To get us started this month on poetry, let’s look at Split Lip Magazine. This online and print-based magazine showcases art, music, and film, in addition to the fiction, poetry, and memoir traditionally found in literary magazines. Submissions are free during April, as well as June, August, October, December, and February. They do pay, and have variable rates depending on web or print publishing, but they only want the best, so ask for one poem to be submitted only.
Upping the stakes a bit, Poetry London has the same relation to London as The New Yorker has to New York; it’s a national and international magazine with some serious reach. Poetry London is published three times per year and strives to attract the best poets currently writing in English. They also have a big-money competition running: Poetry London Clore Prize of 2019. The first prize is £5,000, second prize is £2,000, third prize is £1,000, four commendations are awarded of £500 each, plus all placed poems are published in one of the most prestigious poetry magazines in the UK. The closing date is 1st May 2019 so get your work in quick! Entry fee is £3 per poem or £7 for non-subscribers, and all poetry must be previously unpublished and kept within 80 lines.
On a more local level, Confluence Magazine has been running for some time now and is getting attention for its high quality of poetry. Submissions must be from within the Medway Delta and Beyond. As many Thanet-based poets have been published in the magazine, the definition of Beyond is fairly lax. Submissions are open throughout April 2019. Send up to five poems, though short stories are also accepted.
When it comes to getting your work noticed, you could do a lot worse than Creative Nonfiction. This publication has consistently featured prominent authors from around the world and has helped launch the careers of some of the most exciting contemporary writers. Creative Nonfiction has a circulation of 10,000 and serves the whole spectrum of readers, from non-fiction and journalism enthusiasts to poetry and fiction writers, editors and agents. They are currently looking for non-fiction pieces up to 4,500 words. The deadline is 13th May 2019, and there is a $3 submission fee for non-subscribers, but the weight of being published by Creative Nonfiction is definitely worth the effort.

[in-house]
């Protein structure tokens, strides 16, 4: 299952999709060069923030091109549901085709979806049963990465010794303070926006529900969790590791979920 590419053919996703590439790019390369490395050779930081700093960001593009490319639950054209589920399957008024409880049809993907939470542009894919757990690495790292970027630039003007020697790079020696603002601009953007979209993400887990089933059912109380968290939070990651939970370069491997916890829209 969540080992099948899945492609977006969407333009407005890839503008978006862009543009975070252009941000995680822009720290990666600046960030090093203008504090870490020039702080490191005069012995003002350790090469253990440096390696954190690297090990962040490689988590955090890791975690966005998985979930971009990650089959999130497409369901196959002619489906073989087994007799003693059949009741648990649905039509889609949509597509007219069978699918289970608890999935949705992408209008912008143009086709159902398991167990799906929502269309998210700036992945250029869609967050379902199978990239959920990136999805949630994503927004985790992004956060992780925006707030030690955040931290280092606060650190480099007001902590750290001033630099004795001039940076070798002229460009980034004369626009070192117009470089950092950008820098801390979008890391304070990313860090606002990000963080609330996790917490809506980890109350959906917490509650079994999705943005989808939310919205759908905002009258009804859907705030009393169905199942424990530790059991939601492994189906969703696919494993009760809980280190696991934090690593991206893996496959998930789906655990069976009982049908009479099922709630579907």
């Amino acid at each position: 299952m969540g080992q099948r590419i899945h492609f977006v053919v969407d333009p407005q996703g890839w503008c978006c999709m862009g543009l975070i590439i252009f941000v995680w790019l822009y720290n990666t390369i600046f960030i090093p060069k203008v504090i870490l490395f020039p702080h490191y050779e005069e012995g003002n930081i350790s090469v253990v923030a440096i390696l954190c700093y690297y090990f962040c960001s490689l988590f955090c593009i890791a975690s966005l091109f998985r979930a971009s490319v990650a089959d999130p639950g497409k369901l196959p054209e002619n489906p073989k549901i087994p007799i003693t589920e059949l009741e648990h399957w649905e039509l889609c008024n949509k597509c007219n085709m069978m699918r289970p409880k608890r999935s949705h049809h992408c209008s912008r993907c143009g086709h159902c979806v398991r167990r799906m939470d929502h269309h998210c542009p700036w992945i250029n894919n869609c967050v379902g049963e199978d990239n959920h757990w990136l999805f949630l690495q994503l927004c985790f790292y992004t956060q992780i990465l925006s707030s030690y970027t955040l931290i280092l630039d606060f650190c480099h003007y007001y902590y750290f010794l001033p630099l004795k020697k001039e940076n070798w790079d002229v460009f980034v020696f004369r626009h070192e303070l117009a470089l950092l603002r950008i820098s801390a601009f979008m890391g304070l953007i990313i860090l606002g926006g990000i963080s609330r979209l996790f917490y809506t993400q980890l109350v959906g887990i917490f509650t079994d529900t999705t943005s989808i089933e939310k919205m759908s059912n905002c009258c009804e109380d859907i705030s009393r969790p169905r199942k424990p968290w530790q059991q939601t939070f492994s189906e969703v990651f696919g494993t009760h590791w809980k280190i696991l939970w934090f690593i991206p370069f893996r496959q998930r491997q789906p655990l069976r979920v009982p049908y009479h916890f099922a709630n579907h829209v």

For April’s potentially career-changing publication highlight, I’d like to look at The Sun Magazine. The Sun (not the newspaper) is an independent, ad-free magazine that for more than forty years has attempted to evoke the splendour and heartache of being human. Issues are released monthly and feature fiction, personal essays, poetry, written interviews, and photography. According to the Sun, the magazine “celebrates life, but not in a way that ignores its complexity.”
A non-profit magazine with more than 70,000 subscribers, The Sun sets out to challenge the status quo and honour courageous and honest writing. They offer up to $2,000 payment for fiction and non-fiction, and up to $250 for poetry, as well as the weighty reputation of being published on their pages.
Good luck, and if you come across any opportunities you think are worthy of mentioning as they offer significant prestige, payment, or both, then please let me know.
© 2019 Sam Kaye
Available under the Thanet Writers Education Policy
Sam is a full-time working father of three, a fitness bod, and a writer; often sighted drinking fine ales and riding motorbikes.